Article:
November 7, 2010 7:01 PM
Having both spent the majority of our lives as land-locked city girls, we excitedly jumped in a taxi on Sept. 28, the second day of this year’s bluefin tuna season in Nova Scotia, and made the 32 kilometre trek from Antigonish to Ballantyne’s Cove.
Weighing in at an average of 660 pounds and over six feet in length, bluefin tuna are truly magnificent creatures, and our goal was to see one for ourselves.
Upon our arrival at the harbour, we befriended Billy Bond, a fisherman from Canso who had come to Ballantyne’s Cove for its advantageous tuna fishing location. Bond had just arrived at the harbour with a bluefin in tow which would turn out to be the biggest catch of the day, weighing in at 1, 150 pounds.
Bond had caught a tuna the previous day as well, and was understandably happy, considering that in a two day season, a fisherman is only allowed to catch one tuna per day, and Bond had filled his quota.
For most people familiar with fishing, or even hunting, a two day season seems remarkably short. The length of the season reflects concerns expressed by environmental groups, scientists, and even the United Nations regarding the decline of bluefin tuna stocks.
According to the New York Times, the adult bluefin tuna stock has experienced a 72 per cent decline over the last 50 years, and by some estimates, there may be only 9, 000 tuna left in the North American stock.
This rapid decline in population can be largely attributed to overfishing, and we observers of the tuna fishing at Ballantyne’s Cove had found ourselves bearing witness to an event that has been at the centre of international debate.
Almost every bluefin tuna that is caught is sold to Japan for sushi. In an effort to meet the Japanese demand, European fishermen are following bluefin schools from the Mediterranean into the high seas.
This area of the ocean is a virtual no-man’s land in the sense that it is owned by no one and governed by largely feeble multinational agreements.
According to the Sea Around Us project of the University of British Columbia’s Fisheries Center, catches from the high seas have risen by 700 per cent in the last half-century, and much of that increase is represented by tuna catch.
Furthermore, because the tuna cross so many boundaries, even when tuna do leave the high seas and enter one nation’s territorial waters, they remain under the foggy international jurisdiction of poorly enforced tuna treaties.
With the tuna population threatened, talks of a tuna moratorium have been initiated, but the United Nations have not yet added the bluefin tuna to their list of endangered species.
Bluefin tuna fishing in Canada is tightly controlled and heavily monitored. Kim MacDonald, who runs the fisherman’s cooperative at Ballantyne’s Cove is adamant that Canadian fishermen fish bluefin tuna in a sustainable and conscientious manner.
Restrictions about the type of gear used, the size of tuna allowed to be caught, the areas that are allowed to be fished in, and the number of fish allowed to be pulled out of the water per day are enforced in Nova Scotia by Atlantic Catch Data (ACD) Limited.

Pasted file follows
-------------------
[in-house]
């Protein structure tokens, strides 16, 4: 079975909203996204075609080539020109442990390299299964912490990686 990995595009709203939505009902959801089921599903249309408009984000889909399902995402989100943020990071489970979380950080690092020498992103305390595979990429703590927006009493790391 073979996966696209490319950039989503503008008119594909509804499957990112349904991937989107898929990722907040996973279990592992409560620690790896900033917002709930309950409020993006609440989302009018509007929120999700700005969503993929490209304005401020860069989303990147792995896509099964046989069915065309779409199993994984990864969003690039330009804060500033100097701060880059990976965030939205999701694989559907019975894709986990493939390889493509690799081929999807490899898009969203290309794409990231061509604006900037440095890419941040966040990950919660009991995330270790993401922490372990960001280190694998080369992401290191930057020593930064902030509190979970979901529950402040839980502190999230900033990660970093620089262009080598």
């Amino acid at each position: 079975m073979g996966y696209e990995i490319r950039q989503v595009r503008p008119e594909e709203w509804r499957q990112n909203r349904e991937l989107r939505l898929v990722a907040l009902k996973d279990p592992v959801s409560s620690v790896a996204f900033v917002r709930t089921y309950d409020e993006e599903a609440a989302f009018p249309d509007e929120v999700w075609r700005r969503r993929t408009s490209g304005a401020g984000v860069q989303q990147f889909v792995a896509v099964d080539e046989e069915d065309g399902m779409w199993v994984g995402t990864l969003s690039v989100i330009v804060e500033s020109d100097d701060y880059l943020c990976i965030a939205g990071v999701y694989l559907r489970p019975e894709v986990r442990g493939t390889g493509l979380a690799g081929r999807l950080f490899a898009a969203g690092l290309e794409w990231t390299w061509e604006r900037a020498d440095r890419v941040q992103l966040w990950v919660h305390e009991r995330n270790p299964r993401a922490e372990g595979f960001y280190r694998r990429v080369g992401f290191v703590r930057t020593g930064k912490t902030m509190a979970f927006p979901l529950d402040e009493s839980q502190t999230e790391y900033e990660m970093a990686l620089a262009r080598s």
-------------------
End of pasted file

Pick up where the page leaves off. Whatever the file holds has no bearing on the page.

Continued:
On Sept. 28, Ian Macmullan was the ACD dockside monitor at Ballantyne’s Cove.
He explained to us that dockside monitors are responsible for compiling statistics about the tuna, such as the weight of the fish and the date it was caught, as well as tagging the fish before it is shipped out of the country.
This tagging process allows Canada to track every bluefin tuna from catch to market, and ensures that all tuna that is shipped out of Canada has been verified by the ACD.
At-sea coverage is also often employed in Canada to enforce compliance with fishing regulations. During bluefin tuna season in Canada, only one hook per boat is allowed in the water at a time, and fishermen are only allowed to catch one tuna fish per day of the season.
The length of the tuna season varies according to the total allowable catch allotted to Canada each year by the International Commission for the Conservation of Atlantic Tunas (ICAAT). According to the Department of Fisheries and Oceans, Canada’s total allowable catch for 2009 was 505 tonnes.
This allotment is spread between various fleets all around Canada based on average historical landings of those fleets. According to Bond, one of the fishermen we met at Ballantyne’s Cove on Sept. 29, the bluefin quota for the jurisdiction that includes Ballantyne’s Cove was 49.87 tonnes for this season.
Bond explained that when you take into consideration how many individual fishermen fish out of each harbour included in the same jurisdiction as Ballantyne’s Cove and that most tuna weigh in over 500 pounds, it is easy to see how a 49.87 tonne allotment would run out in just two days.
Although Canadian fishermen follow strict rules, overfishing bluefin persists in the open waters, and bluefin spawning grounds have been put in jeopardy with the recent oil disaster in the Gulf of Mexico.
According to the Oct. 27 edition of CBC News, data released by ICAAT just last week show that at least 20 per cent of this year’s juvenile bluefin tuna died in the oil spill, and any eggs that may have come into contact with the oil will not hatch.
It may take years before we can fully understand the repercussions of the disaster in the Gulf of Mexico on the bluefin stocks.
These repercussions will certainly hit close to our Nova Scotian home, where tuna season, although short, can bring in a fair amount of money for a fisherman. Should a moratorium be put into place, all fishing of bluefin would become illegal, and our interaction with the awe-inspiring bluefin would be brought to an end.